How to Predict Asset Prices (and how not to)

If you have some factor that you think predicts future stock returns (or similar) and you are making charts like below, then here are some tips…

We’ll go through an example of trying to “time” SPX with the level of VIX.
You get daily SPX index prices and daily VIX close data

You align them by date and plot them on dual axes, in true RealVision style.

“SPX tends to go down when VIX is high. I can therefore time an SPX allocation based on VIX. Let me share this on twitter” you say.

No. Very no.

There are two main problems with what you did:

  1. The SPX price drifts. We can’t directly compare the price of SPX in 2004 with its price in 2021
  2. As traders, we are more interested in whether high VIX is followed by decreasing SPX prices, not coincident with them. 

We’ll deal with them in order.

Dealing with Non-Stationarity

First, you almost never want to be analyzing asset prices, because asset prices tend to be highly “non-stationary”.

We can’t compare them across our sample.

SPX 1000 in 2015 is not comparable to SPX 1000 in 2021 (which would be more significant)

Plotting prices is maybe how you’re used to looking at stock charts, but it’s no way to do data analysis.

If I presented something like this to my old boss he’d throw it back in my face and say:

“James, I need at least a modicum of f***ing stationarity!”

He’d then elaborate on my worth as a researcher (and human being) in ways that might appear problematic in the 2021 workplace.

But it was ultimately very helpful.

I hope you can benefit from this advice, even if you don’t have a boss like that…

So how do we get him his “modicum of stationarity”?

An easy and effective way is to look at differences in prices (or returns) rather than prices themselves

In this case, we’re going to look at daily log returns.

We see that returns are much more “stable” and comparable over time.

10% in 2005 is comparable to 10% in 2021.

If we plot returns as a histogram, we get the familiar “bell-shaped” distribution, with a high peak, positive mean, negative skew, and fat tails.

Always plot everything, by the way!

Now let’s turn our mind to the VIX series…

VIX is much better behaved. VIX 20 is comparable in 2005 and 2021.

The histogram of VIX values shows it to be positively skewed (occasionally we observe very large values). This is also evident from the spikes in the chart.


So we’ll leave VIX alone for now, and confront the next point.

Looking for a Predictive Relationship

“Do SPX returns tend to be lower on days when the VIX closes at a high value?”

You can probably tell by the way I’ve phrased the question, that I think this question is a bit dumb, but let’s soldier on…

We plot a scatterplot of SPX returns against the VIX level at the end of the day.

We see a weak negative relationship.

On days when the VIX closed high, we saw lower returns, on average.

Means we might be onto something, right?


Your job as a researcher is to call bullsh*t on everything.

“What, other than the thing I hope is true, could be causing this?”

Call yourself on your bullsh*t before someone else does.

But first, what else do you notice about that plot? 

You should notice that the scatterplot is “noisier” and returns are more spread out for higher values of VIX.

This is because:
– we have fewer observations for very VIX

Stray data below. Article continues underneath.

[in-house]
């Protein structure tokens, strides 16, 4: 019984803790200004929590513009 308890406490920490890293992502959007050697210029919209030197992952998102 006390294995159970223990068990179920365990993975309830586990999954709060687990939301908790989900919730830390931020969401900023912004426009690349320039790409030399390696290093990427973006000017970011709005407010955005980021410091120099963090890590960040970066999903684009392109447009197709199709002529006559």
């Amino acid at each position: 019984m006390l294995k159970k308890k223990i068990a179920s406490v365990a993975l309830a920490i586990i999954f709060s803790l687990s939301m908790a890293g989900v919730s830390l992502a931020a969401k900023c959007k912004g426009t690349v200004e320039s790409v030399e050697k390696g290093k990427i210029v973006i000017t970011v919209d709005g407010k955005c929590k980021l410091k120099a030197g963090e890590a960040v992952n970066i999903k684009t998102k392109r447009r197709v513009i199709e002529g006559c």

– by definition, the spread of returns is higher when volatility (VIX) is higher

We don’t have to do anything about this, other than understand it… but we can.

We can normalize our returns by their expected volatility by dividing our SPX returns by the previous day’s VIX value

Now our scatterplot looks like this (we’ve controlled for that obvious effect)

So what’s causing this – other than VIX having magic SPX direction predicting powers?

We’re looking at the relationship between SPX returns and the VIX level *at the end of that period*.

We’re looking at a coincident relationship.

If we know anything about equity index volatility, we know that volatility expectations will tend to increase when the SPX goes down.

So it’s likely this is what we’re seeing here.

Let’s quantify it.

Here we plot SPX returns against the change in VIX in % points over the same period.

We see a very clear negative relationship. On days when SPX goes down, VIX tends to go up (and vice versa).

So, to what extent is this causing the effect we saw?

We can control for this by asking a better question:

“Do next day SPX returns tend to be lower, following a high VIX reading the previous day?”

We’re now starting to deal with our second problem – the coincidence thing…

So we plot vol-normalized SPX returns against the value the VIX index value at *the previous day*.

This represents something we could almost do in the market.

(We can’t in reality because the VIX daily marking was, until very recently, 15 minutes after the SPX close.)

Even though we’ve made some flattering assumptions about being able to see 15 minutes into the future, there’s little evidence pointing at a significant relationship between the VIX level and next-day SPX returns.

This shouldn’t be a surprise. The market is dominated by noise.

We’re dealing with daily data here. A scatterplot of returns vs factor is always going to be a tough ask at this scale, even for the most venerable of anomalies.

But I wanted to demonstrate that what seems like a clear predictive relationship if you’re looking at it sloppily, starts to look like a mass of randomness when you analyze it more carefully.


  • “Give me a modicum of f’ing stationarity” – prefer to work with returns rather than prices
  • Define clearly the question you’re asking of the data
  • Plot everything
  • Don’t bullshit yourself… search hard for reasons outside of your pet theory.

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